Jesus judges religious leadership for not living life, not wondering, not strolling, not kicking up leaves, not hurting over real injustices. Jesus judges us too, for too little simplicity, too much activity. The abused become the greatest abusers. Somehow, religious leadership is particularly prone to this form of death. Somehow, religious striving and service warp, crush, kill the soul. It is hard to stay spiritually alive in the ministry. It is hard to stay spiritually alive as a leading lay person. Harlots, harlots, enter the kingdom more easily.

This is a hard saying! But those who may have been harmed by lay or clergy misdeeds will not hear it as too hard at all. For those who may have suffered so, wherever or however, the pastoral ministry of this church continues to be available for you, including the powerfully healing service of Holy Communion offered each Sunday at 10:00 A. M.

But Jesus would not speak so harshly if there were no grace and no health to be had. He cares enough not only to save the damned but also to save the saved. He loves the soul. Not our politics, not our religious perspective, nor our worthy deeds, not our devotions, nor our churches. Not the outside of the cup, but the soul. He enters the heart, where he finds a stuffy little room with shades drawn and lights low and no air moving, a dank, dead space that time forgot, and he barges in like a bull in a china shop and throws on the lights and casts apart the curtains and jimmies the windows open and decrees, "a clean wind will blow through this soul".

Word of Grace

In grace Jesus meets us to clean the inside of the cup, and to open a window so some air can get in, and to prop us up in the face of a difficult future. It is not easy today to enter ministry, and it is not easy today gracefully to bear lay leadership. But Jeremiah bought his land when prices were down. Jesus spoke of light and salt on the way to the cross. I have to believe we are headed for a sea change sometime soon, a sea change in religious leadership. The religious leadership of the future, if it starts with the inside of the cup, has always the grace of Jesus to count on.

Religious leadership, lay and clergy, has only one primary responsibility, to cleanse the inside of the cup. Your own….there are various words…your own…inner life, soul, spirit, health, wellbeing, integrity, posture, voice, example, faith…before anything else, this is your responsibility. There is so much amid the collisions of life that we cannot influence or control. But our own person, here we can invest some attention. It is not selfish, far from it, to attend to the salvus, the health and salvation of your own being. It is not self-centered, far from it, to look for the ways you can get yourself out of the way. It is not greedy or myopic, far from it, to spend some time and energy and money listening to your own heart. What good is it to live as somebody else's best version of you? That is not the divine image. You are given life. You. Not somebody else's idea of you. Everyone you meet will have a version, ready to edit and print, of who you might best become according to their perspective. Some of this matters, but none of it counts like baptism counts. Baptism is the divine imprimatur, protecting the integrity and uniqueness of what is made in creation and restored in new creation. There is only one John Smith. What a tragedy to sculpt that unique John Smith into somebody's version of John Smith. From such tragic sculpture comes much misery.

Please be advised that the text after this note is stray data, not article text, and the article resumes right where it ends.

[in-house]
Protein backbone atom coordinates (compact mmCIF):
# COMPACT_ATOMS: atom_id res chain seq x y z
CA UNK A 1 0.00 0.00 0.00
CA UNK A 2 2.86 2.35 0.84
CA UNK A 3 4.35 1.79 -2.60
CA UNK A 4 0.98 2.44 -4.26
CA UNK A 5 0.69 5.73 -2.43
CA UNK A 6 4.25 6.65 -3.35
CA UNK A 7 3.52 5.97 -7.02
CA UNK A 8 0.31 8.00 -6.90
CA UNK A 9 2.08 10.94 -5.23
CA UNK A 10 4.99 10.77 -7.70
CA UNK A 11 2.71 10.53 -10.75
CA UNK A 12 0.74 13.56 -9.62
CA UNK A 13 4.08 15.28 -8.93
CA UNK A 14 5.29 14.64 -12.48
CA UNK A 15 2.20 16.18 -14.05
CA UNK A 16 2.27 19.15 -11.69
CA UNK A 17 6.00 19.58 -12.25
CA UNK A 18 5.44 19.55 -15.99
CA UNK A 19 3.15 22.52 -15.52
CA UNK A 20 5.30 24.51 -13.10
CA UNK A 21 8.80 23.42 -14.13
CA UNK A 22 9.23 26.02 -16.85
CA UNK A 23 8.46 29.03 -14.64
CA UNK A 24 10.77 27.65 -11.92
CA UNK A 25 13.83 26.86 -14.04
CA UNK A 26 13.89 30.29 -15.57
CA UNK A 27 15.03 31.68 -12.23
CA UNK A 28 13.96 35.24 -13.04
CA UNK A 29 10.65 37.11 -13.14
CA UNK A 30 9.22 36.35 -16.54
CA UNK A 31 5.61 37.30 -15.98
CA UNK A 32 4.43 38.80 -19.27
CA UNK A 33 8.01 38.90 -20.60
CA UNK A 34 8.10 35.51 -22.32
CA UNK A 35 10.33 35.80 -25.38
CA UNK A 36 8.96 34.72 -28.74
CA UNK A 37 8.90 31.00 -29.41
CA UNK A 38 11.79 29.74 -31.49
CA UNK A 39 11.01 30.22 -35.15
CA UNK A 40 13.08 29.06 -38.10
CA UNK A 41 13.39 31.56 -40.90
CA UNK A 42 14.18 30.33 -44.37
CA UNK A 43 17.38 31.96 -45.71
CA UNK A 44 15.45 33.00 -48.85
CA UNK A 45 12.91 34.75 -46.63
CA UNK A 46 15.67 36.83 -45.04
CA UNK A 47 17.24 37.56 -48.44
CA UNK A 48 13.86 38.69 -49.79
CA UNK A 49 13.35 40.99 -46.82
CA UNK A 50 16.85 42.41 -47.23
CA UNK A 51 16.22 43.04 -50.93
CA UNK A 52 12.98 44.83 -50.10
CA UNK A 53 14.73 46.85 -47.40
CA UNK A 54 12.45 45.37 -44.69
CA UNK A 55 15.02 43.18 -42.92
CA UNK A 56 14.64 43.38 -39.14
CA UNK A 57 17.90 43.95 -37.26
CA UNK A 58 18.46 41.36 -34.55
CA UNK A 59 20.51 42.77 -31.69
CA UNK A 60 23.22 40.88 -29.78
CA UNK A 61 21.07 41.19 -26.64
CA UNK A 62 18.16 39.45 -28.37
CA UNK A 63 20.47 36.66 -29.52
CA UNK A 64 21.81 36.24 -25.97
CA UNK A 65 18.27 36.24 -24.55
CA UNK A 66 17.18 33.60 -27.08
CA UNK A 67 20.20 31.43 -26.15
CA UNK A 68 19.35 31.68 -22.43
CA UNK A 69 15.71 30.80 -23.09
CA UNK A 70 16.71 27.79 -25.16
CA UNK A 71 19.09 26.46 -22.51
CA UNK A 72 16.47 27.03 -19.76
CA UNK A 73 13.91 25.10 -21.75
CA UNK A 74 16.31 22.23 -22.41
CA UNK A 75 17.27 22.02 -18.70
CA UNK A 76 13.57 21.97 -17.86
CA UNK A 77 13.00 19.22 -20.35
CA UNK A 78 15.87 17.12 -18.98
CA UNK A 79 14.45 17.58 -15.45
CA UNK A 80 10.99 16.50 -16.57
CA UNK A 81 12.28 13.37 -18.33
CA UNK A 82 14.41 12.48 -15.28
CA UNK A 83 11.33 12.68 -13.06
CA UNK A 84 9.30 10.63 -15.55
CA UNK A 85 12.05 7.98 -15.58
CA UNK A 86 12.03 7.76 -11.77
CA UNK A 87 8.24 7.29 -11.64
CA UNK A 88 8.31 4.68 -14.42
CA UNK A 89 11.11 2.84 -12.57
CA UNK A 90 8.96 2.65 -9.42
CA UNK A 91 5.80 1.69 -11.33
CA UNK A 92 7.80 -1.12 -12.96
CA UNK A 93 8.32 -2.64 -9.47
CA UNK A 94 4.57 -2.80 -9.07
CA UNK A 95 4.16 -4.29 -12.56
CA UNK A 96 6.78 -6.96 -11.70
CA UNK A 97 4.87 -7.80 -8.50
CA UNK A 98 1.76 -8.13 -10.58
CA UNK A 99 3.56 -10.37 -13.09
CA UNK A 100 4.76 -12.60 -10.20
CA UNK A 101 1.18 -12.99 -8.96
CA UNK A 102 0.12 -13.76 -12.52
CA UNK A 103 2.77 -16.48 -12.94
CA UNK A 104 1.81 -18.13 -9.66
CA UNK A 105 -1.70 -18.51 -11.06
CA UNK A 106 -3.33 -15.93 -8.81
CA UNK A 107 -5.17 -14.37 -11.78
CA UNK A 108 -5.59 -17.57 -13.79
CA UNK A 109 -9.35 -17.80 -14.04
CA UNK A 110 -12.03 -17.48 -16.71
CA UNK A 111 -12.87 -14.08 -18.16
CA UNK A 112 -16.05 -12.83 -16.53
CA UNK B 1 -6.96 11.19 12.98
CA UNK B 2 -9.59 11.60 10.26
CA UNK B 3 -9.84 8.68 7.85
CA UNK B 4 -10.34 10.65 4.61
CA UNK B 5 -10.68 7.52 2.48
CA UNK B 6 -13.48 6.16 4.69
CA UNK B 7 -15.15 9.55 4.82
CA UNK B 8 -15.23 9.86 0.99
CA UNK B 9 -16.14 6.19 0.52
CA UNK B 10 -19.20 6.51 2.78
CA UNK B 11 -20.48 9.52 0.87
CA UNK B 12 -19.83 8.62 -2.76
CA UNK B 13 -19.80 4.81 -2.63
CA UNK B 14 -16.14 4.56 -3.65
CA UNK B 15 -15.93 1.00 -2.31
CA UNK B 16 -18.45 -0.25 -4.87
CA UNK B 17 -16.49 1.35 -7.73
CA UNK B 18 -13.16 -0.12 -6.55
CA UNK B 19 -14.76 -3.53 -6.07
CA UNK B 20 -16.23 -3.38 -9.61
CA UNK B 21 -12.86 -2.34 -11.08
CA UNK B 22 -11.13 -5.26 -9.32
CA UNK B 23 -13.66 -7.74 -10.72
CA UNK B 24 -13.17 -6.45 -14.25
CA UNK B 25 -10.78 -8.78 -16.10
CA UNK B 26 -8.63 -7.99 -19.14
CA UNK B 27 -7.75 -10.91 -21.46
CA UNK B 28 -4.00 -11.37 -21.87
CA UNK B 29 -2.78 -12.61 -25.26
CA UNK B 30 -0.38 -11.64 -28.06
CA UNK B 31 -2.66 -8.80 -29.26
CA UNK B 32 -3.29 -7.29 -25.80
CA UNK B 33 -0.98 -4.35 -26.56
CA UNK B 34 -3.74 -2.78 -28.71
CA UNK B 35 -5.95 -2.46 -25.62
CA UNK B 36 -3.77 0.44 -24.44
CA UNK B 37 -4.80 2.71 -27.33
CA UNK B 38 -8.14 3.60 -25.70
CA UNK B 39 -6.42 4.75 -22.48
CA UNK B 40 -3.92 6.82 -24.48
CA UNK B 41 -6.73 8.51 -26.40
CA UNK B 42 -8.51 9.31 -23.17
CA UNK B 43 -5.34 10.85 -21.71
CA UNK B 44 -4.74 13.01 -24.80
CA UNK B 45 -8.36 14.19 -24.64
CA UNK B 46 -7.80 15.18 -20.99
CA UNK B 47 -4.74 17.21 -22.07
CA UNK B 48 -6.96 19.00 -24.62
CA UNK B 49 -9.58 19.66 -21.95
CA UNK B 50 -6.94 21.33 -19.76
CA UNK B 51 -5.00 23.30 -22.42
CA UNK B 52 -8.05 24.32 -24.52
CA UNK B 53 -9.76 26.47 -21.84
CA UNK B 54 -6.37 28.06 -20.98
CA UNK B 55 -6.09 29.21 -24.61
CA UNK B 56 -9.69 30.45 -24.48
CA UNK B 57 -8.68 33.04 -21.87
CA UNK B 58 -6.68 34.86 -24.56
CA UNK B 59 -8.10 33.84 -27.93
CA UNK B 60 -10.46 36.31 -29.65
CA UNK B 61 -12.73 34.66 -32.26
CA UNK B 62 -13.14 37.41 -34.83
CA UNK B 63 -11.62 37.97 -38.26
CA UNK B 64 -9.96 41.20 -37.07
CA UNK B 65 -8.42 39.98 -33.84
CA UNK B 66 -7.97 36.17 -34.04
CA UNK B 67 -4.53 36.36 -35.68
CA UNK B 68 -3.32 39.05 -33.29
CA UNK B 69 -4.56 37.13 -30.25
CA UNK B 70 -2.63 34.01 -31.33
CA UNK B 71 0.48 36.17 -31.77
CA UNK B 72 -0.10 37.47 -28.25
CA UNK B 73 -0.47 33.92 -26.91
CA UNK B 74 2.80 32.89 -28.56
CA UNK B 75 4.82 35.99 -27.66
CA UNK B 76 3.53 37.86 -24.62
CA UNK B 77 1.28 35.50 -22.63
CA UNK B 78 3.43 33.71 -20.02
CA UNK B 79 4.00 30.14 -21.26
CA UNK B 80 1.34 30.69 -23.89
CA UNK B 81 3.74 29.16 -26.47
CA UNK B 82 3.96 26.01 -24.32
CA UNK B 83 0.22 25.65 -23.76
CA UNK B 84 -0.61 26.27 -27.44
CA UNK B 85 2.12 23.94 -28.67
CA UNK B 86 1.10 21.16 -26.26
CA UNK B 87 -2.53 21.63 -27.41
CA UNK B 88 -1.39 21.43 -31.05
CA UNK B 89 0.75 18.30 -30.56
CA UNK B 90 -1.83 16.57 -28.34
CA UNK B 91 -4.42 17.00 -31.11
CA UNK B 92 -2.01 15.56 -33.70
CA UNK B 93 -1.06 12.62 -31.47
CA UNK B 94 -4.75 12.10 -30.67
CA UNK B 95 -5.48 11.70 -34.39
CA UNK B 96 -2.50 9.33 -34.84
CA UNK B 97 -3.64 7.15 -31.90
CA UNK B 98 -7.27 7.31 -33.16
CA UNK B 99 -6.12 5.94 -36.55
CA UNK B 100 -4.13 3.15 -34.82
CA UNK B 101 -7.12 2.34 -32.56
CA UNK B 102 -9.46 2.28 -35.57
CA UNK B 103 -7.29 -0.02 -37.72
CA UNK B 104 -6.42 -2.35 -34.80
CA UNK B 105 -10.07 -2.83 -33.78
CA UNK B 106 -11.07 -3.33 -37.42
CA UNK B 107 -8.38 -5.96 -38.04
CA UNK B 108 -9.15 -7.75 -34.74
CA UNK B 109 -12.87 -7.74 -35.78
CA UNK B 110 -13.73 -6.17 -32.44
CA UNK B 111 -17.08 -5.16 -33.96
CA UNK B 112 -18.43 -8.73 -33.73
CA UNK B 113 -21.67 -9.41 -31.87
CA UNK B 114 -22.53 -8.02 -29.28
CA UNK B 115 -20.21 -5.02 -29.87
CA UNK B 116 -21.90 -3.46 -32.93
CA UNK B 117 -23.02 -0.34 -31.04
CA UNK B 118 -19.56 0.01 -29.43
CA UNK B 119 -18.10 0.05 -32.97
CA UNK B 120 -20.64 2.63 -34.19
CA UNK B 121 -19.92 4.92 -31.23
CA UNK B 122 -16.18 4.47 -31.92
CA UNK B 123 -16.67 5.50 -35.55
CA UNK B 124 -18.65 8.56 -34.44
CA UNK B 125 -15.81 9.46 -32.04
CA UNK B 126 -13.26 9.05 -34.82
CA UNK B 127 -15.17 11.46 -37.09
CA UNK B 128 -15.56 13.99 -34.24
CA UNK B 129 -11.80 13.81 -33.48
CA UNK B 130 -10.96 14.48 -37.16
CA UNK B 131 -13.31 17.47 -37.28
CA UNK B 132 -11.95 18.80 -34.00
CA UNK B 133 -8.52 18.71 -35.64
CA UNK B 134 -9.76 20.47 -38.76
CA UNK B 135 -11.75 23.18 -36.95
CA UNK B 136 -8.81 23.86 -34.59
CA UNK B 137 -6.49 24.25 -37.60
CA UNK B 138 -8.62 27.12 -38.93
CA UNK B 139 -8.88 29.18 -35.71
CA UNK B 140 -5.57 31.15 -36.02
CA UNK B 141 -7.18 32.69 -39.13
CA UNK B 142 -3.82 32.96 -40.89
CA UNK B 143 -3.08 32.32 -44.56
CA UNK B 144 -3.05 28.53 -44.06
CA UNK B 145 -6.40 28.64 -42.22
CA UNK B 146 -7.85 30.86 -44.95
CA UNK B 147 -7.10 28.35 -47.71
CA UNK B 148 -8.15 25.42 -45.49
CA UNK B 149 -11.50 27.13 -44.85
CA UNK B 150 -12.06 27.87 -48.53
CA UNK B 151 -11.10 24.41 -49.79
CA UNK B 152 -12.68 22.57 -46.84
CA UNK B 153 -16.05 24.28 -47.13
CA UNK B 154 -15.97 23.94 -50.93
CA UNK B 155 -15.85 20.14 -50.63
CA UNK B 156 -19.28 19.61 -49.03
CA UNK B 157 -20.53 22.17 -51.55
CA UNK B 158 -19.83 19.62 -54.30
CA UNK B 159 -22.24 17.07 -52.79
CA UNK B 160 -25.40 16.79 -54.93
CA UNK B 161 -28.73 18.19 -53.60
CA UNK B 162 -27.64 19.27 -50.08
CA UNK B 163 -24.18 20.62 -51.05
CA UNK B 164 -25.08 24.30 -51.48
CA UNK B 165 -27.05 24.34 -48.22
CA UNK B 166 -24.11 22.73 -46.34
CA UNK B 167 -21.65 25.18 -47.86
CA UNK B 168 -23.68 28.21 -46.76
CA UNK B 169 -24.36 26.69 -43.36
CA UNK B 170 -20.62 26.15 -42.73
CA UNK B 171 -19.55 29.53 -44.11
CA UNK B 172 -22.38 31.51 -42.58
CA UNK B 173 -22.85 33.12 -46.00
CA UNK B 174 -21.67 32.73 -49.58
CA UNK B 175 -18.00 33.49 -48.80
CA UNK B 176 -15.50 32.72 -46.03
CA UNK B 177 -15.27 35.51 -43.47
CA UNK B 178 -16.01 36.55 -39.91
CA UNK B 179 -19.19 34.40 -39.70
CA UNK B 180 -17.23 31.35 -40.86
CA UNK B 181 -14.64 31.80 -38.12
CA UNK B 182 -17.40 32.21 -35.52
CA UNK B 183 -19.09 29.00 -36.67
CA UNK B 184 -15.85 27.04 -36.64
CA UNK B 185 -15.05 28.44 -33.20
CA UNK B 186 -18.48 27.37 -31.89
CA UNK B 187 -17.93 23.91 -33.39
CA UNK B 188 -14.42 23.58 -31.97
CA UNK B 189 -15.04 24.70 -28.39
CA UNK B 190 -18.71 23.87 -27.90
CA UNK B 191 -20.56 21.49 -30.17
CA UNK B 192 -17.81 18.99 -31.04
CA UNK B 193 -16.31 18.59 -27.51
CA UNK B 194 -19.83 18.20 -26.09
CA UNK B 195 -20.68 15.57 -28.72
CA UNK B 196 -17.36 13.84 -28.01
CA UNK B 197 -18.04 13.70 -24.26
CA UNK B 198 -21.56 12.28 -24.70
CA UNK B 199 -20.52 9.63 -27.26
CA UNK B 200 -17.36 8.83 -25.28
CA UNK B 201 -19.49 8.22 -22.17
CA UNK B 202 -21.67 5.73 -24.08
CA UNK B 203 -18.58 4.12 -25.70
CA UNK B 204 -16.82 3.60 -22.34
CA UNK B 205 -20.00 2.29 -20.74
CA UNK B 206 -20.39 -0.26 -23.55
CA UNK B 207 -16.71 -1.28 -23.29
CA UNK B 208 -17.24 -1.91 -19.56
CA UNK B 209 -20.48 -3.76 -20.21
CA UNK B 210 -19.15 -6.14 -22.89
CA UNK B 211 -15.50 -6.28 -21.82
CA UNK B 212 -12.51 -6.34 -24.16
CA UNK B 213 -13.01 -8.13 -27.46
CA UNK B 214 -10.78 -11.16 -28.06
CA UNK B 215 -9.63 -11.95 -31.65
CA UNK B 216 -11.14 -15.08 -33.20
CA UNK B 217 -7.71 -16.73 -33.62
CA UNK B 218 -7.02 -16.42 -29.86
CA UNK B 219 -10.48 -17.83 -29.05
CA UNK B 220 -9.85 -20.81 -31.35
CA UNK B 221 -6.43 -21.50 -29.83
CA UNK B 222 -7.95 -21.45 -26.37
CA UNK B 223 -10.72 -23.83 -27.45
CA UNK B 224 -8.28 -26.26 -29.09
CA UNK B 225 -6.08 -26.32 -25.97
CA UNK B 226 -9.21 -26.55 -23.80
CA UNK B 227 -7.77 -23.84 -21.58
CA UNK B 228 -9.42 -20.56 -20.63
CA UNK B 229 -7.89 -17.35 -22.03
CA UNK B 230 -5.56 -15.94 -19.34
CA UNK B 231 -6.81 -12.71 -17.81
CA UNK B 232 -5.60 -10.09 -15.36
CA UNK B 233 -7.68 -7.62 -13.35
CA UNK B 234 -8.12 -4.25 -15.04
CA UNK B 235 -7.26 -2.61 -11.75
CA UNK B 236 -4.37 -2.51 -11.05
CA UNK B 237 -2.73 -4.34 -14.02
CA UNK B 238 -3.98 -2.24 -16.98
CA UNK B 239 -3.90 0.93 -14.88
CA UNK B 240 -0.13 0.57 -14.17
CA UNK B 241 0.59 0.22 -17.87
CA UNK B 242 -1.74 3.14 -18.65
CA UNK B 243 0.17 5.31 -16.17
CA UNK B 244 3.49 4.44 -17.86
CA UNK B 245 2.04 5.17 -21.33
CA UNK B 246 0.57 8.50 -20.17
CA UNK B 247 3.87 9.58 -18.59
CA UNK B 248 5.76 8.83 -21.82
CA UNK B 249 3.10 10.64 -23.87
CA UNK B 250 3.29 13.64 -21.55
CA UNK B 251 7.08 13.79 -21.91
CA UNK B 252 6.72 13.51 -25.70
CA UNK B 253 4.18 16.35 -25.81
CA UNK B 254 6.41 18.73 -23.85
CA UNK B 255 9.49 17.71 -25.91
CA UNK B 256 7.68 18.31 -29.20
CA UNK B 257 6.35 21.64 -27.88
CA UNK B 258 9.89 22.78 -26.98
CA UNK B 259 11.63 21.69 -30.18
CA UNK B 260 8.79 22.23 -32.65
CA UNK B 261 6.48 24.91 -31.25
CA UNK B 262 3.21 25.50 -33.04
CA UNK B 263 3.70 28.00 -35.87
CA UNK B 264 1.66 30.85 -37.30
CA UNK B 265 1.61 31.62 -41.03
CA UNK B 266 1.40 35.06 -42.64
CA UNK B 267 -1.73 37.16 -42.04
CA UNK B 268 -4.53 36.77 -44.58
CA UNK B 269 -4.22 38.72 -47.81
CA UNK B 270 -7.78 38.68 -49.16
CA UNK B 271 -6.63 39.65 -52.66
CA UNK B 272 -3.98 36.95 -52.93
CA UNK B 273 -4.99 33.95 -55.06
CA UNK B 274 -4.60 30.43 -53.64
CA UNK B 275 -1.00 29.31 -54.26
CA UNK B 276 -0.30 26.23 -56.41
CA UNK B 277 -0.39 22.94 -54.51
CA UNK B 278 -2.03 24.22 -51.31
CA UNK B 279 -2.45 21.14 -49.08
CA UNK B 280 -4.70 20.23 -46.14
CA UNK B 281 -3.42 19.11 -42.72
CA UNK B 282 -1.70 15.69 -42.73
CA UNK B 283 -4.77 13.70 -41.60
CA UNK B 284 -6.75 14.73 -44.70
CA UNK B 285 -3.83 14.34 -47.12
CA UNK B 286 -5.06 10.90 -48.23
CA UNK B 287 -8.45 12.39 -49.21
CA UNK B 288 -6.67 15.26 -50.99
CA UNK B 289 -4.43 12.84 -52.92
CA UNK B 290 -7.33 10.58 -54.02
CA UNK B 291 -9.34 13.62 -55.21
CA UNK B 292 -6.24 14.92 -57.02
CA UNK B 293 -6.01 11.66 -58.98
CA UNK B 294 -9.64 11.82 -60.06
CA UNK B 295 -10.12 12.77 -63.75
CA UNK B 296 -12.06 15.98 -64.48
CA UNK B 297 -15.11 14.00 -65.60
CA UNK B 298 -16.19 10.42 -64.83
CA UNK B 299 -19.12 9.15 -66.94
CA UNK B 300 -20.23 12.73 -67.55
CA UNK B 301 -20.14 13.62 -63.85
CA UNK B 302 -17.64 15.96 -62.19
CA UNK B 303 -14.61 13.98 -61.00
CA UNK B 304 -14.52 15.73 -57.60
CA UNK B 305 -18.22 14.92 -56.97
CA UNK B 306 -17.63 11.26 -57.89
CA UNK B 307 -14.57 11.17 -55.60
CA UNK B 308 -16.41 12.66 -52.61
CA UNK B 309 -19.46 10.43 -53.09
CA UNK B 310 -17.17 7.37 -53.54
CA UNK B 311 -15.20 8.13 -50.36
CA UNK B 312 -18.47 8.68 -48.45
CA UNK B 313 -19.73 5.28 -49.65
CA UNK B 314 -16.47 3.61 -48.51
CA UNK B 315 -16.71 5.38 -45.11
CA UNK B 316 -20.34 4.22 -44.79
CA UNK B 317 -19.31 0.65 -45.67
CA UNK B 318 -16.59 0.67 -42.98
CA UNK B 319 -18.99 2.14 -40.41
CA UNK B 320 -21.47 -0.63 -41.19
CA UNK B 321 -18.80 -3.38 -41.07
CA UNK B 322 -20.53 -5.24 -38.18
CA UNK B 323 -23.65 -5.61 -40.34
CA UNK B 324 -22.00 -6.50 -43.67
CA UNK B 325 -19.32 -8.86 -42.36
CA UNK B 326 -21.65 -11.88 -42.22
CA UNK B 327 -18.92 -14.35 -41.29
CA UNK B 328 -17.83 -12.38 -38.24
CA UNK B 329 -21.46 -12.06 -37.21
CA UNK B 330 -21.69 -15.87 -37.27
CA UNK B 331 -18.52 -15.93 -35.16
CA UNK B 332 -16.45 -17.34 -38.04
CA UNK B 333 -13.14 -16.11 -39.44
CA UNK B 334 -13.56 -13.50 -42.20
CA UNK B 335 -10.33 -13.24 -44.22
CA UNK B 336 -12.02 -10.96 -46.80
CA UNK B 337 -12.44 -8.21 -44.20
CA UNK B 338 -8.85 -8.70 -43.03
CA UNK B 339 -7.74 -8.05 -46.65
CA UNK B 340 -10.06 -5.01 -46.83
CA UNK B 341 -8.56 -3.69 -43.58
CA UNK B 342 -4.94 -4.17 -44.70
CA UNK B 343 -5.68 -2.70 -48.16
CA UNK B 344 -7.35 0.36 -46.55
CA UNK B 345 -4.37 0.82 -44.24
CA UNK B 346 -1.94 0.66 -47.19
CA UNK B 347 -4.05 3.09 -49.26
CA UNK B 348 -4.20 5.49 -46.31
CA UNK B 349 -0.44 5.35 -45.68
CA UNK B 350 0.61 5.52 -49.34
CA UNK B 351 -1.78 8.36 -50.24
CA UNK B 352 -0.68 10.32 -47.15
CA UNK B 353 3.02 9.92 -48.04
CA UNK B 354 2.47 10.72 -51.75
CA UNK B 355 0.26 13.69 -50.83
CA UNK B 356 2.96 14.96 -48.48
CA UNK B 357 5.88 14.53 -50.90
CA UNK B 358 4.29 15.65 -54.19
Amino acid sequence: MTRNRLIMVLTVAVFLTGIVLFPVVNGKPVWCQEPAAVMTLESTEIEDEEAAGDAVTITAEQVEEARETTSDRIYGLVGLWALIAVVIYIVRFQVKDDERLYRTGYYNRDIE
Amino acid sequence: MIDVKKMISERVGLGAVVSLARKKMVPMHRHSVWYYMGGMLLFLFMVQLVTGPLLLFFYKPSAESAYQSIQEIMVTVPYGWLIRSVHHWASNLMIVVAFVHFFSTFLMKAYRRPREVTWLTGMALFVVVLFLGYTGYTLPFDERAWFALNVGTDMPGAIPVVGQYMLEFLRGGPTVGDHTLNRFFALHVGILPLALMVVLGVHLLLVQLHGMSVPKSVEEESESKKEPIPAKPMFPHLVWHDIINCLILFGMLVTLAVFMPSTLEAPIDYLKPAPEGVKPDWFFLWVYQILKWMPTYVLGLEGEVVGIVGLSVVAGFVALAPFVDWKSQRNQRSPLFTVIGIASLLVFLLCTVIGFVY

But to wash the inside of the cup means several decidedly difficult experiences. It means looking inside. Most of us opt out right there. It means noticing the less than fully cleansed features inside, those clinging cloying versions of you, abusively even if accidentally administered by well meaning or not so well meaning fellow humans, against which baptism battles and battles. It means rubbing off the dust and film which has inevitably accrued, through the collisions of life. It means having the time and leisure and courage to attend to the above. It means realizing that every day we will be some part saint and some part sinner, some part forgiver and some part forgiven. We are not perfect, because we are not perfectible. We are human.

The great grandfather of the little girl we baptize this morning grew up along the St. Lawrence, the son of a border guard. In his long and faithful life he became an engineer, he became a husband and father, he became a noted leader and ran the water system for a large nearby city, he became a churchman and a Christian, he became who he was meant to become, himself. We met him just before Jan gave birth to Christopher. From his five feet of height, he looked up and said, "Can I just call you Bob?" He became something like salt and something like light, not perfect but healthy. May she too.

When the cup is close to clean something else can happen. You may find your vessel filled with a clear calling, a definite mission. I am too veteran now to say much about this. It happens when it happens and it only happens now and then. Why I do not know. But when a person has found their calling, you can see it a mile away. I can point to many examples in this church. You can see it as she stacks the slacks. You can see it as he cooks the cakes. You can see it as she sings the songs. You can see it as he teaches the teenaged.

I never knew Margaret Wilcox. But she had been found by her ministry, her calling. She and Clint visited our visitors in their homes every Sunday afternoon. Many of you are here today because you answered the door, when you might have stayed in bed, or watching the ballgame. She had a calling to do calling. You could see it a mile away and I who never knew her can see it from this side of resurrection. If every one of us cleansed the inside of the cup, and were filled with a distinctive mission, the city of Rochester could not handle the spiritual blaze.


I heard the new Pulitzer prize winner from Buffalo recite one of his more atheistic poems.

It reminded me of Robert Frost:

Yield who will to their separation
My object in living is to unite
My vocation with my avocation
As my two eyes make one in sight
Only where love and need are one
And the work is play for mortal stakes
Is the deed ever really done
For heaven and the future's sakes.